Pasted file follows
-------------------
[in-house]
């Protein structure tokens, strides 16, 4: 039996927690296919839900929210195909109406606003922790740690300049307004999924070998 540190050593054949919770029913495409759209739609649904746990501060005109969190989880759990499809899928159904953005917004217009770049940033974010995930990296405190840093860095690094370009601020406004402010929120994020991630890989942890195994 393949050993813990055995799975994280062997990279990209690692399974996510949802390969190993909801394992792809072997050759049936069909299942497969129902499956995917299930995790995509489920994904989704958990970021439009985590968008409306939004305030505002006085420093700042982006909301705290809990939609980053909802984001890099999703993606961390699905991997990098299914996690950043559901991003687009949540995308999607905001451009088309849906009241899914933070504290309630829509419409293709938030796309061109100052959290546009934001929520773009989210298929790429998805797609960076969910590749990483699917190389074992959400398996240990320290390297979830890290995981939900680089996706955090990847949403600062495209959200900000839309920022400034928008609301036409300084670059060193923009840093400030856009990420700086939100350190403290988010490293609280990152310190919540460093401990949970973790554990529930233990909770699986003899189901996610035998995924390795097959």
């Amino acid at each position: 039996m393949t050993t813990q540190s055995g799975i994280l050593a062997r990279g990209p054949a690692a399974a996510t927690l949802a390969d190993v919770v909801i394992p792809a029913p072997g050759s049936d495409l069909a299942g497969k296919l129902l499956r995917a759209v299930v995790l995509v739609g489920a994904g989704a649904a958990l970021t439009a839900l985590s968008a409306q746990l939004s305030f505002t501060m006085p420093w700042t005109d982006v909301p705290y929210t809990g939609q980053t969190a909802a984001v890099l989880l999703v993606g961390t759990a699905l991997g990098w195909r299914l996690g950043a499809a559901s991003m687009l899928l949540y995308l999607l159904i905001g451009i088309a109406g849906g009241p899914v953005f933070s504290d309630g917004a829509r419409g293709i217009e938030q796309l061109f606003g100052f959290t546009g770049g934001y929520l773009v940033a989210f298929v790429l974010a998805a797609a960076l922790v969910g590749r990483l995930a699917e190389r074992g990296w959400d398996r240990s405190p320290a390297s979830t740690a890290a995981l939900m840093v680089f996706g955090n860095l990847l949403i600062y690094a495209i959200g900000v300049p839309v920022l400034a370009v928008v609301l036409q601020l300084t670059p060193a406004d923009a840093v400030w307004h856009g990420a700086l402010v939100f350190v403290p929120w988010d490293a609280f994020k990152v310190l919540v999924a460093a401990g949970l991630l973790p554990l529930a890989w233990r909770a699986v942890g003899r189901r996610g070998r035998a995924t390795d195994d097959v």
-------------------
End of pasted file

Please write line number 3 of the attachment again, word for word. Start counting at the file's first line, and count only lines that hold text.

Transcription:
């Amino acid at each position: 039996m393949t050993t813990q540190s055995g799975i994280l050593a062997r990279g990209p054949a690692a399974a996510t927690l949802a390969d190993v919770v909801i394992p792809a029913p072997g050759s049936d495409l069909a299942g497969k296919l129902l499956r995917a759209v299930v995790l995509v739609g489920a994904g989704a649904a958990l970021t439009a839900l985590s968008a409306q746990l939004s305030f505002t501060m006085p420093w700042t005109d982006v909301p705290y929210t809990g939609q980053t969190a909802a984001v890099l989880l999703v993606g961390t759990a699905l991997g990098w195909r299914l996690g950043a499809a559901s991003m687009l899928l949540y995308l999607l159904i905001g451009i088309a109406g849906g009241p899914v953005f933070s504290d309630g917004a829509r419409g293709i217009e938030q796309l061109f606003g100052f959290t546009g770049g934001y929520l773009v940033a989210f298929v790429l974010a998805a797609a960076l922790v969910g590749r990483l995930a699917e190389r074992g990296w959400d398996r240990s405190p320290a390297s979830t740690a890290a995981l939900m840093v680089f996706g955090n860095l990847l949403i600062y690094a495209i959200g900000v300049p839309v920022l400034a370009v928008v609301l036409q601020l300084t670059p060193a406004d923009a840093v400030w307004h856009g990420a700086l402010v939100f350190v403290p929120w988010d490293a609280f994020k990152v310190l919540v999924a460093a401990g949970l991630l973790p554990l529930a890989w233990r909770a699986v942890g003899r189901r996610g070998r035998a995924t390795d195994d097959v």